US solar tariff decision unpopular, won’t overturn China’s advantages in clean energy
Published: Aug 19, 2023 04:44 PM
Solar panels in Bijie, Southwest China’s Guizhou Province Photo: VCG

Solar panels in Bijie, Southwest China’s Guizhou Province Photo: VCG

The US Commerce Department on Friday issued a final determination that five Chinese solar panel companies have been circumventing anti-dumping and countervailing duties by routing their operations through four Southeast Asian countries.

Since a preliminary finding made in December which already ruled against four Chinese companies, the final ruling didn't come as a surprise, but it is a symbolic sign of the widening US crackdown on China's clean-energy industry, Chinese experts said on Saturday. The increasing heavy-handed sanctions by the US have not only become a source of uncertainty for China's clean-energy sector, but also have serious consequences for global industrial and supply chains.

According to the most recent determination , units of Chinese companies BYD, Trina Solar, Vina Solar and Canadian Solar were dodging US tariffs by conducting minor processing to finish their products in Cambodia, Malaysia, Thailand and Vietnam before shipping them to the US. The four countries currently account for about 80 percent of US panel supplies.

The US will also impose duties on New East Solar because it refused to cooperate with an on-site audit of its operations in Cambodia, Reuters reported, citing a senior US official.

After the US investigation was launched following one small US-based company, Auxin Solar, filed a complaint, a Chinese Foreign Ministry spokesperson said in March 2022 that the US' trade protectionism will disrupt and undermine the stability of international industrial supply chains and cooperation on climate change. The measures are an economic boomerang that will harm itself at the end of the day.

This is not the first time that the US has targeted the Chinese photovoltaic sector through protectionism measures to support the development of its domestic industries, but such suppression is unpopular even in the US at a time when the Biden administration has set ambitious clean-energy goals, an industrial analyst surnamed Wang told the Global Times on Saturday.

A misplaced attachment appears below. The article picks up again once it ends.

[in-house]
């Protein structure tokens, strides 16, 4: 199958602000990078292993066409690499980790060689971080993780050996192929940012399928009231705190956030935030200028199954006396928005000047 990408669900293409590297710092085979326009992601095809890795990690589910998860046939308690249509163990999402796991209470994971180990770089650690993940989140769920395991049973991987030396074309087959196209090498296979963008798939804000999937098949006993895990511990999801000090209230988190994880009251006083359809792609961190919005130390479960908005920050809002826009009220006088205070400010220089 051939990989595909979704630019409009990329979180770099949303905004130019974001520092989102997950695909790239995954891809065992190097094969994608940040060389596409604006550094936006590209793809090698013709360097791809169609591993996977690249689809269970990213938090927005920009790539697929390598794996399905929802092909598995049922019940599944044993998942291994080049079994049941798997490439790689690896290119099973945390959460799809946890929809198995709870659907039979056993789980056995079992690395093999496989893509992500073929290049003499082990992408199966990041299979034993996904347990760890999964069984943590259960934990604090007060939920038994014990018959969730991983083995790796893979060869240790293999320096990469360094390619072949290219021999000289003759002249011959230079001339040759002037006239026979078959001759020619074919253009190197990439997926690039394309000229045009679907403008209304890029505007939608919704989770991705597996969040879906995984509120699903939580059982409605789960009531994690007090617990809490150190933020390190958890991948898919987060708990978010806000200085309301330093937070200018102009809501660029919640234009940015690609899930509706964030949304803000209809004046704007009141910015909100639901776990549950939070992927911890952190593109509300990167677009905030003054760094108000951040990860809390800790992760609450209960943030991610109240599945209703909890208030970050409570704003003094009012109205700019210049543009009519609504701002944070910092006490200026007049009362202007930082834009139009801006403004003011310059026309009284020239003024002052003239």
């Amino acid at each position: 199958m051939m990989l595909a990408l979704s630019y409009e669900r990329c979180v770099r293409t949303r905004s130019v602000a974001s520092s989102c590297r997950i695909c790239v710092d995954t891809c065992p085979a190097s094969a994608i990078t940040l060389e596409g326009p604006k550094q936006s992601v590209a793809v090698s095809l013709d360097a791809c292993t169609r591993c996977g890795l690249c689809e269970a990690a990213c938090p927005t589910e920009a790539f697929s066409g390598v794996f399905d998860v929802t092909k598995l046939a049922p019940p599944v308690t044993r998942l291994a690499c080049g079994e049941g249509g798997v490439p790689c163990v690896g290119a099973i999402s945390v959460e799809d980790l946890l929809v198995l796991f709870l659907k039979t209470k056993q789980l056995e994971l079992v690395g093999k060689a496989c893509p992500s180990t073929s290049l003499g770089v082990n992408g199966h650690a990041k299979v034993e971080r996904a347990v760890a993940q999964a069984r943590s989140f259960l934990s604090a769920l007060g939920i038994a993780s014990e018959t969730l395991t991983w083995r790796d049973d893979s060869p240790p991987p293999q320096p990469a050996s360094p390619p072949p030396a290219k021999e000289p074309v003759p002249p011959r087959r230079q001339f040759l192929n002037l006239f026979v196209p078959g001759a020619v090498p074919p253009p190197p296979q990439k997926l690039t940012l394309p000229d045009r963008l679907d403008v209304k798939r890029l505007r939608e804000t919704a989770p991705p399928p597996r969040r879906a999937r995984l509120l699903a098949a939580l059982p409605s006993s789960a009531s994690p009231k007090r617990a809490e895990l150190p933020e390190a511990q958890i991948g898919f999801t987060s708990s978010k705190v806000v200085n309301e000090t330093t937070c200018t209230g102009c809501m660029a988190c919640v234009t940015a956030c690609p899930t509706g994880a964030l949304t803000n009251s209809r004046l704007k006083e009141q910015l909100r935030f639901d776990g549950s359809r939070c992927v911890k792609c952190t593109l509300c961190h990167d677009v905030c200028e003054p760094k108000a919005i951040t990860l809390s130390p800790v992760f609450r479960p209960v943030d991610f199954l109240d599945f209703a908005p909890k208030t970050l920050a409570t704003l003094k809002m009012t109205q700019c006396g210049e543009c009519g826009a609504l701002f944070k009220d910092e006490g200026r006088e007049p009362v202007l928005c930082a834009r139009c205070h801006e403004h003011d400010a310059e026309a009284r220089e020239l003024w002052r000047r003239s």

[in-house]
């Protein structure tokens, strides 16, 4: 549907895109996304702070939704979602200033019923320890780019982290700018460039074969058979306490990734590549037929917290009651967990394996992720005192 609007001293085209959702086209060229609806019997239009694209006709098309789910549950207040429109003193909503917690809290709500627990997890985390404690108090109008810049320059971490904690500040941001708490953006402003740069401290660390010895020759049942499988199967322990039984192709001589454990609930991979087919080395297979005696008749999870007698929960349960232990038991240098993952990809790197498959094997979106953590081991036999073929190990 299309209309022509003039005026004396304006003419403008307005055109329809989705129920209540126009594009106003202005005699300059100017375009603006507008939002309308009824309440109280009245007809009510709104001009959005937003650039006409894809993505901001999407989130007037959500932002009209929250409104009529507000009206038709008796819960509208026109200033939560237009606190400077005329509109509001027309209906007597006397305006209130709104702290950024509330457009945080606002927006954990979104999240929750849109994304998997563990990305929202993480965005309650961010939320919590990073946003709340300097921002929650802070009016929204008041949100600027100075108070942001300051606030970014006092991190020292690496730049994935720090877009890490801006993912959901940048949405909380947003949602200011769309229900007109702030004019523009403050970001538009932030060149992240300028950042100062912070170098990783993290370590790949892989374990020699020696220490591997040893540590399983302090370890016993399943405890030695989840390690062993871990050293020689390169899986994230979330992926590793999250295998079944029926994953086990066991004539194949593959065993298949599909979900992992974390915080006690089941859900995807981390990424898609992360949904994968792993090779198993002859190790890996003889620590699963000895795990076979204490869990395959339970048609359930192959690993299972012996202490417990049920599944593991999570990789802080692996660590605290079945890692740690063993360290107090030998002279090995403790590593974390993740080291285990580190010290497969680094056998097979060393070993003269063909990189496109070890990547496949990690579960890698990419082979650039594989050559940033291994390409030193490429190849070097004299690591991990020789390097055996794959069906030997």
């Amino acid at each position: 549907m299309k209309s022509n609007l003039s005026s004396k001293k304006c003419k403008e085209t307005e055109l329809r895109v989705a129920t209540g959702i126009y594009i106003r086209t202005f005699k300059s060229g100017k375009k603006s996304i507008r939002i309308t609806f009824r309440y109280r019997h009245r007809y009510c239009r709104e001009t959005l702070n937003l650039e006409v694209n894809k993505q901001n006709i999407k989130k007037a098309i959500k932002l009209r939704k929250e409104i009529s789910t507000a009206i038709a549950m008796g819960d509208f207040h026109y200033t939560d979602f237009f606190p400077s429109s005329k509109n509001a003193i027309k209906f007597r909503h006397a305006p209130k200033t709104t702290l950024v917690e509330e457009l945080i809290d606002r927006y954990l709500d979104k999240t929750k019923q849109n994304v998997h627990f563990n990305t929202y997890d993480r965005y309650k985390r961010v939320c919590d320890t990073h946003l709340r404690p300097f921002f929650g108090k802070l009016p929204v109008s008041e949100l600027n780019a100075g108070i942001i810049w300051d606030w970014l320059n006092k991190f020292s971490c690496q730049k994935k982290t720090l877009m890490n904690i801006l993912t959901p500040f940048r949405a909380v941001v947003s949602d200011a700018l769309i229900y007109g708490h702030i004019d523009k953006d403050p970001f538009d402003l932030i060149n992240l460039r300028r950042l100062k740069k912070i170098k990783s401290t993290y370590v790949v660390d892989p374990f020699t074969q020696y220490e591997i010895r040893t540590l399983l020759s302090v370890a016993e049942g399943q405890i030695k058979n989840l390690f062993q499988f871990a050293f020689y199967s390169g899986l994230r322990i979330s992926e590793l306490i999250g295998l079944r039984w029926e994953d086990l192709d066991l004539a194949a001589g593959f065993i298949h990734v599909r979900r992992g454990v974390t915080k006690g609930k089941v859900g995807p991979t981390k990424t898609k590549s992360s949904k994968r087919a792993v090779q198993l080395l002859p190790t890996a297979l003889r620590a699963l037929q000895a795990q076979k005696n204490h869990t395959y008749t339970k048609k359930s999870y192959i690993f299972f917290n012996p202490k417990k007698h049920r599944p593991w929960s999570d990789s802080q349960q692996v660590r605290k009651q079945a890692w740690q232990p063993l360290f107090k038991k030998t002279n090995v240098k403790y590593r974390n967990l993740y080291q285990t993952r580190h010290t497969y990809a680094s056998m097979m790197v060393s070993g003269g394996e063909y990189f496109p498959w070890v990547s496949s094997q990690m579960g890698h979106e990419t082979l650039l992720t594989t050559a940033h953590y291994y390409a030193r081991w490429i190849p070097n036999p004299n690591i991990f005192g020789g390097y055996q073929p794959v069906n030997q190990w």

Abigail Ross Hopper, president and CEO of the Solar Energy Industries Association, said in a statement that "Auxin Solar's allegations of circumvention were meritless from the beginning and the inquiries have caused uncertainty in the US market at a time when solar energy is on the rise. The final affirmative determinations only perpetuate current supply problems, given the lack of adequate domestic supply of cells and modules."

Moreover, even if the US Commerce Department made a final ruling, the imposition of relevant duties may not take effect until June 2024 due to a two-year waiver from the Biden administration that was intended to ensure sufficient panel inventory while domestic manufacturing ramps up.

A two-year pause on tariffs will provide a temporary "bridge" to ensure that when new US factories are operational, "we have a thriving solar installation industry ready to deploy American-made solar products to homes, businesses and communities across the nation,'' Biden said in May after vetoing a congressional resolution that would have reinstated tariffs on solar panel imports from Southeast Asia, VOA reported.

In terms of production costs, efficiency and technological innovation, Chinese companies have gained obvious advantages compared with their rivals. Under such circumstances, the US pursuit in "decoupling" from China in the global new energy industrial chain will only bring itself more financial pressure and obstacles when it comes to its new-energy development, Wang noted.

For instance, a unit of Spain's Iberdrola SA agreed to cancel a contract of the sale of power from a planned wind farm off the coast of Massachusetts, while Danish developer Orsted A/S lost a bid to provide offshore wind power to Rhode Island, Bloomberg reported. Observers believe that "de-risking" is an important factor in the rising costs of wind power in the US and Europe.

In response to the US long-time crackdown, China's solar sector has withstood the pressure and achieved substantial progress in the international market. It is in 2012 that the US decided to impose anti-dumping and countervailing duties on Chinese solar panels and components, but the past decade has seen China's solar sector growing even stronger instead of being weakened.

China's newly added photovoltaic installed capacity has ranked first in the world for 10 consecutive years, and in the first half of this year, the cumulative installed capacity exceeded 470 million kilowatts, making it the second-largest power source in terms of installed capacity in China, Li Chuangjun, director of the Department of New Energy and Renewable Energy Sources of the National Energy Administration, said at an industrial forum in July.

In 2022, China's export of photovoltaic products surged 80.3 percent year-on-year to hit $51.25 billion, according to data from the China Photovoltaic Industry Association.

In the face of the aggressive US suppression on clean-energy industrial chain, China, on the one hand, can use legal means to protect its legitimate rights and interests if necessary, Chen Jia, an independent analyst focused on global strategy, told the Global Times on Saturday.

"On the other hand, it needs to strengthen the quality and exports in its other strategically important markets such as Europe while exploring the emerging markets, so as to further consolidate the comparative advantages in the photovoltaic sector and other clean-energy sectors," Chen said.